This year’s Prime Minister’s Literary Awards reflected the excellence of First Nations creatives, with Indigenous authors winning three out of the six categories.

The awards, announced on Thursday, celebrate outstanding literary talent and support an increased understanding of Australian history. Of the 40 shortlisted authors, nine were of Indigenous heritage.

The awards were live-streamed in a ceremony and were presented by Arts Minister Paul Fletcher, with each winner awarded $80,000 in prize money.



Wiradjuri author Tara June Winch took out the fiction category for her acclaimed novel The Yield.

This award tops off a big year of accolades for Winch — who also won this year’s NSW Premier’s Literary Awards, the Christina Stead Prize for Fiction, the People’s Choice Award and the Miles Franklin Literary Award — which totals $110,000 in prize money in addition to this year’s award.

Originally from East Woonona on the south coast of New South Wales, Winch has resided in France for the last nine years. Speaking to the ABC, the esteemed author noted the prize money will help her return home to Australia.

“That’s what’s been really great about that financial boon [of winning the awards] — it’s allowed me to come home. That’s the biggest prize of all,” said Winch.

In her acceptance speech pre-recorded from her home in Paris, Winch said she was “shocked and grateful by how much booksellers and readers have really embraced this book” and that this “erased the distance, all those borders all this year”.

The Yield poetically explores the impacts of colonisation on Wiradjuri Country by telling the story of August Goondiwindi who returns home to Massacre Plains for her grandfather’s burial, only to find it has been destroyed by a mining company.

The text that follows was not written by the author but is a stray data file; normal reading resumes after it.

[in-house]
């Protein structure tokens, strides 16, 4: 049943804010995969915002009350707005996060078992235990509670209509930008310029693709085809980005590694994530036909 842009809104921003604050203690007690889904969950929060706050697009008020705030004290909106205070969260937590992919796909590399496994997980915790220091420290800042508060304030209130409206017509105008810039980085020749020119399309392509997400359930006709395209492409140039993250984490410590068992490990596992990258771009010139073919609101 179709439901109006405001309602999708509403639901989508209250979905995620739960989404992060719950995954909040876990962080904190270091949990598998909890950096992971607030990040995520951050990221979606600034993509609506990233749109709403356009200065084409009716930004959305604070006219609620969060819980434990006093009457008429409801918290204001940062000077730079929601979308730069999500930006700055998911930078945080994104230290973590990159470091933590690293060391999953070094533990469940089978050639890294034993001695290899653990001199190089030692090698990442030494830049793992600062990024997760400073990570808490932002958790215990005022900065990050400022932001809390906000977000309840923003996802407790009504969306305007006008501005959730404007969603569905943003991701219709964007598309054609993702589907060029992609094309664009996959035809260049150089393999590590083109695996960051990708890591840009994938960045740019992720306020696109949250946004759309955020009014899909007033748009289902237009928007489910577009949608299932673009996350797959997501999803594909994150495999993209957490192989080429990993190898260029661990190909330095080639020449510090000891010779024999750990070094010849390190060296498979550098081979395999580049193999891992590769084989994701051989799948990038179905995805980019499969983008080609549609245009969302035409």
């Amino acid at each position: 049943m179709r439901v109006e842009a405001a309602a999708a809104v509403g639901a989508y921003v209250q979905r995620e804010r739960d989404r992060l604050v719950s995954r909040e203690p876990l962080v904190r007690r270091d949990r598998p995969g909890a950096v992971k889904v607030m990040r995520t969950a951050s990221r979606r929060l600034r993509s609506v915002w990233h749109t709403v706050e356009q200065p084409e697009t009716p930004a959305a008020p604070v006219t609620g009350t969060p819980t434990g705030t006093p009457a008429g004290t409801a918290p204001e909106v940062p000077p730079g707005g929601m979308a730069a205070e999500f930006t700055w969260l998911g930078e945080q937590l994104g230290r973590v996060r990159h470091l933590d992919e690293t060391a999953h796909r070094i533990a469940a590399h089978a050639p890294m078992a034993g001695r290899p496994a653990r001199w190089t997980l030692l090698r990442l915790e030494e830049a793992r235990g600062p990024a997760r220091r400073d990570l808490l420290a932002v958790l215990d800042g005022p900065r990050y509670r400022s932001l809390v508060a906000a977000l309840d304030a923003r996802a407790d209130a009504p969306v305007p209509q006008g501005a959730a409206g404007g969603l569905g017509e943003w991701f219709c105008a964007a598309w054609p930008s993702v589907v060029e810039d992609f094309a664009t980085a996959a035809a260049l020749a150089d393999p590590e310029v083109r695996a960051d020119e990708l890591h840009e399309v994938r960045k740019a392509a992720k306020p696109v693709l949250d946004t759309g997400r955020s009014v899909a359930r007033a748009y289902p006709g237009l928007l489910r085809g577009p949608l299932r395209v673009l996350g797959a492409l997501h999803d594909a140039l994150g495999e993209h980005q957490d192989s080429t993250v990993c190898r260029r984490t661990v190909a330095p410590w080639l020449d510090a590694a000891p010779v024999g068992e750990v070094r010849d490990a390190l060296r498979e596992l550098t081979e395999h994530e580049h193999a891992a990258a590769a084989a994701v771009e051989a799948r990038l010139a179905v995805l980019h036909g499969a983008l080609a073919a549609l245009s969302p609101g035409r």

The novel draws upon a dictionary of words in Wiradjuri language composed by August’s grandfather, Albert Goondiwindi.



The Gay’wu Group of Women were one of the joint winners of the non-fiction category for their book Songspirals.

The Gay’wu Group of Women is a decade-long collaboration between five Yolngu women and three non-Aboriginal women, known as the ‘dilly bag women’s group’.

By employing Yolngu language and English, the co-authors explore the role of Aboriginal women in crying the songlines, which are sung by Aboriginal people to “awaken Country and make and remake the life-giving connections between people and place”.


Children’s literature

Themes of language and songlines were carried into the children’s literature category. This prize was won by Darug women, writer Jasmine Seymour and illustrator Leanne Mulgo Watson for their book Cooee Mittigar: A Story on Darug Songlines.

It is Seymour’s wish that everyone will know Darug mob are “still here, still strong”.

With cooee mittigar translating to ‘come here friend’ in Darug Nura language, the stunning picture book invites readers to “yana (walk), on Darug Country”.

The book follows Mulgo the black swan, who journeys with the reader through the seasons and guides them on how Darug people read the seasons and how this shows when it is time to hunt and rest.

Cooee Mittigar A Story on Darug Songlines explores Darug Nura language with Mulgo the black swan. Photo via Booktopia.

Read the full list of winners below:

  • Fiction – Tara June Winch for The Yield
  • Non-fiction (shared) – The Gay’wu Group of Women for Songspirals: Sharing Women’s Wisdom of Country Through Songlines and Christina Thompson for Sea People: The Puzzle of Polynesia
  • Poetry – Omar Sakr for The Lost Arabs
  • Australian history – Tiffany Shellam for Meeting the Waylo: Aboriginal Encounters in the Archipelago
  • Young Adult Fiction – Helena Fox for How it Feels to Float
  • Children’s Literature – Jasmine Seymour (writer) and Leanne Mulgo Watson (illustrations) for Cooee Mittigar: A Story on Darug Songlines.


By Grace Crivellaro